Good thing is that you already have the skills. You still remember that caring for your first child was also overwhelming and exhausting. You overcame the difficulty that time and probably you were surprised that it went on much quicker than you thought. It would be similar to caring for your second baby while minding your first child. This too shall pass and at the end of the day you’ll feel proud of what you’re capable of.
Sleepless nights, everyday struggles and tensions and a few concerns about the future of your two children will test your mind, body and emotions. You might experience those “baby blues” that will just pass in a few weeks. A few mums have experienced postpartum depression (worse mood and sleep problems will result). With the support of loved ones and the doctor, high depression and anxiety levels can also be overcome. To better cope during this transition of having a second child, it’s important to have someone assist you and also have that “me time” so that you won’t feel deprived and you’ll have time to consolidate all the several things that are happening to you at once. To get this “me time” and better manage the everyday tasks, having an assistant will greatly help (your partner, a relative or friend or even a weekly housekeeping service will help make things more manageable). It also helps to stick with quick dinners (i.e. foods that you can easily prepare) or consider ordering from restaurants (choose ones that can deliver to your home) so you can save more time.
Also don’t forget about your first child. Sibling rivalry is a real issue and your first child might feel some jealousy and resentment. Your first son or daughter might try to compete for attention (e.g. tantrums, refusing to eat, thumb sucking) because after all, your second baby will get more of your time and focus. To address these issues, it helps to smoothen the transition and warm up your first child’s mind about what’s about to happen (before your second baby arrives). You can explain to your first child about the new baby inside your womb and what is your first child’s role to the life of the second (e.g. being a big brother or sister, a new playmate). Most likely your first child will understand it and misbehaving will just be temporary. Your first child needs some time to adjust because this is also a new experience to him/her.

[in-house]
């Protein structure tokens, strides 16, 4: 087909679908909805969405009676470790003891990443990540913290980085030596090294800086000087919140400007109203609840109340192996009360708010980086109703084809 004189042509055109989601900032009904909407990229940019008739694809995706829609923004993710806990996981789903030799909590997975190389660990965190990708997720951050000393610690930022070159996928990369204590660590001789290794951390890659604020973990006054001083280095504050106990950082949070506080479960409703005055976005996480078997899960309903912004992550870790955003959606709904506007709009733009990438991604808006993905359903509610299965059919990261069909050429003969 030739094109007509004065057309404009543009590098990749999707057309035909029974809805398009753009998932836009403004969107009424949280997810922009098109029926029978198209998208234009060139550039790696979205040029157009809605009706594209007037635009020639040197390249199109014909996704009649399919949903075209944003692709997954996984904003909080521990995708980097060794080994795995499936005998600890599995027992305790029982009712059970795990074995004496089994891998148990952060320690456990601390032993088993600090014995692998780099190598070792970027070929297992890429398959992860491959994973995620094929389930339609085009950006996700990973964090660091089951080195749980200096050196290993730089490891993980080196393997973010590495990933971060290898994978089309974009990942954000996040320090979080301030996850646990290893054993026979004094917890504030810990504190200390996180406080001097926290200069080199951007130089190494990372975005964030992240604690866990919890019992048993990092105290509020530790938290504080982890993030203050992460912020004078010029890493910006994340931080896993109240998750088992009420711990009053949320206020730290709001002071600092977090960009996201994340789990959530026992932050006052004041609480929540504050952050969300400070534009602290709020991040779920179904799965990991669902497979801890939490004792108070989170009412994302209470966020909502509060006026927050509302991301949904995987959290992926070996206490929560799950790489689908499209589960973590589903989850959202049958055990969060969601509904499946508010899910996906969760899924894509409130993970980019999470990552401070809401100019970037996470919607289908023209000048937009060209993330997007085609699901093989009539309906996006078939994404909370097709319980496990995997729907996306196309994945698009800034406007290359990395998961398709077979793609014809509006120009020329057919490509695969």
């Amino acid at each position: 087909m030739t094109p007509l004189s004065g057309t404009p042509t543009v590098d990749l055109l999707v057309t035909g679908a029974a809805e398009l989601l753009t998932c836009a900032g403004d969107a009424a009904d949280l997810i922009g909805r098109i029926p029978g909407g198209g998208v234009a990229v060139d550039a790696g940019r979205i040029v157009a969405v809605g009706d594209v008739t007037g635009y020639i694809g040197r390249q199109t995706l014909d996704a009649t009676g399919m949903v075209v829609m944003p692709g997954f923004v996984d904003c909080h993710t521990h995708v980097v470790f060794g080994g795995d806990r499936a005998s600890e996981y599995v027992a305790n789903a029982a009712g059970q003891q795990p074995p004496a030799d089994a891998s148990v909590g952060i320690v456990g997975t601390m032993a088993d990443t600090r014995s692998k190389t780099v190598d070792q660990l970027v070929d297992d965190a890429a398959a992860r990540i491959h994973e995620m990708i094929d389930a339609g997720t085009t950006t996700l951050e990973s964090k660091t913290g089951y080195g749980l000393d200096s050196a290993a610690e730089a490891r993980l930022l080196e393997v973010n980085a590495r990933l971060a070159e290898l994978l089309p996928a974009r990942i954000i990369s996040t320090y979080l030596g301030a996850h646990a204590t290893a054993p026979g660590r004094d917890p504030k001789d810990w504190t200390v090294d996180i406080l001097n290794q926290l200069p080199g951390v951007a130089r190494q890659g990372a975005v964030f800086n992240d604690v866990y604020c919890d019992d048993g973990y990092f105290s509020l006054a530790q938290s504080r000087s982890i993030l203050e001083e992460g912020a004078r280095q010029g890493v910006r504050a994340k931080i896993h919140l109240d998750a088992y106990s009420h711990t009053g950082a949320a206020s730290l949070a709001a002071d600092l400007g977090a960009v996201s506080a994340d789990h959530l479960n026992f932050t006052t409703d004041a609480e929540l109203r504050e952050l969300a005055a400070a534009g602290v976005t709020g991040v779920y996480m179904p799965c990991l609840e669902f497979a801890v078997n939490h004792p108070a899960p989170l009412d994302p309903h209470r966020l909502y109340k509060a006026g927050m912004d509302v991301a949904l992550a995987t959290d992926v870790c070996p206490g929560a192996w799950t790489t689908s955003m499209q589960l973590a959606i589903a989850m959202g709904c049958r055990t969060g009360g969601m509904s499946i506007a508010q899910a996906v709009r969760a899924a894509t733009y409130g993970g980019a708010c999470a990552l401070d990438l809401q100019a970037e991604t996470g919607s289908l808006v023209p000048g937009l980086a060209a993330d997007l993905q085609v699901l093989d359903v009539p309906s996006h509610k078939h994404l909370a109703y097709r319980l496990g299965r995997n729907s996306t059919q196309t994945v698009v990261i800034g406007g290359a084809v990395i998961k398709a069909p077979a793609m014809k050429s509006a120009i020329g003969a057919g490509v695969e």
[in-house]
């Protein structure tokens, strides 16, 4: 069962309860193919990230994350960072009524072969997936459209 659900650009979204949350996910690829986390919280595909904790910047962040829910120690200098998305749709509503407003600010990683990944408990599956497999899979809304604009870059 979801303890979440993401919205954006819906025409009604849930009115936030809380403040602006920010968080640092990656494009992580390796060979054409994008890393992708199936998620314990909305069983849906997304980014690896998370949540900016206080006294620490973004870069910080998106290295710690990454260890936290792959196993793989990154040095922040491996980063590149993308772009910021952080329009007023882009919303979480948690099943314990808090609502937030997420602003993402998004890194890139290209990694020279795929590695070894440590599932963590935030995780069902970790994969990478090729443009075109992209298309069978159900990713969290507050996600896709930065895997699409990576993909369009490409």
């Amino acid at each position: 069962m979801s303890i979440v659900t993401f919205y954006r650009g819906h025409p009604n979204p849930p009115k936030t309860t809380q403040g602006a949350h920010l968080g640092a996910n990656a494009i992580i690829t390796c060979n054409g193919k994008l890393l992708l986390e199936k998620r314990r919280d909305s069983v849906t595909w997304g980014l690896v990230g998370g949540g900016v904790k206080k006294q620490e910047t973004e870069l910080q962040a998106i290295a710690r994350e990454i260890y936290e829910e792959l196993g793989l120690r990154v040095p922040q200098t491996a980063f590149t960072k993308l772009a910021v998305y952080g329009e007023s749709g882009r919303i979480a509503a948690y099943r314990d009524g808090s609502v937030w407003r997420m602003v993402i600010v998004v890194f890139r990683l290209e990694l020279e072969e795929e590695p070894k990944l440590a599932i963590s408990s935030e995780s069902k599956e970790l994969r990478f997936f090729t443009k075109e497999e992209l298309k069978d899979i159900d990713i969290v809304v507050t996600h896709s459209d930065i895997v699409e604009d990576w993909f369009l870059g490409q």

Yes, it’s overwhelming and this will surely put you to test. But after a few months or years, you’ll feel a huge sense of accomplishment. Well, it never gets easier and there are still challenging times ahead (especially your child reaching the toddler and teenage years). Good thing is right now you can enjoy this short period of 100% focusing on your baby. Time flies fast and this is actually a rare opportunity to be with your child almost every second of each day.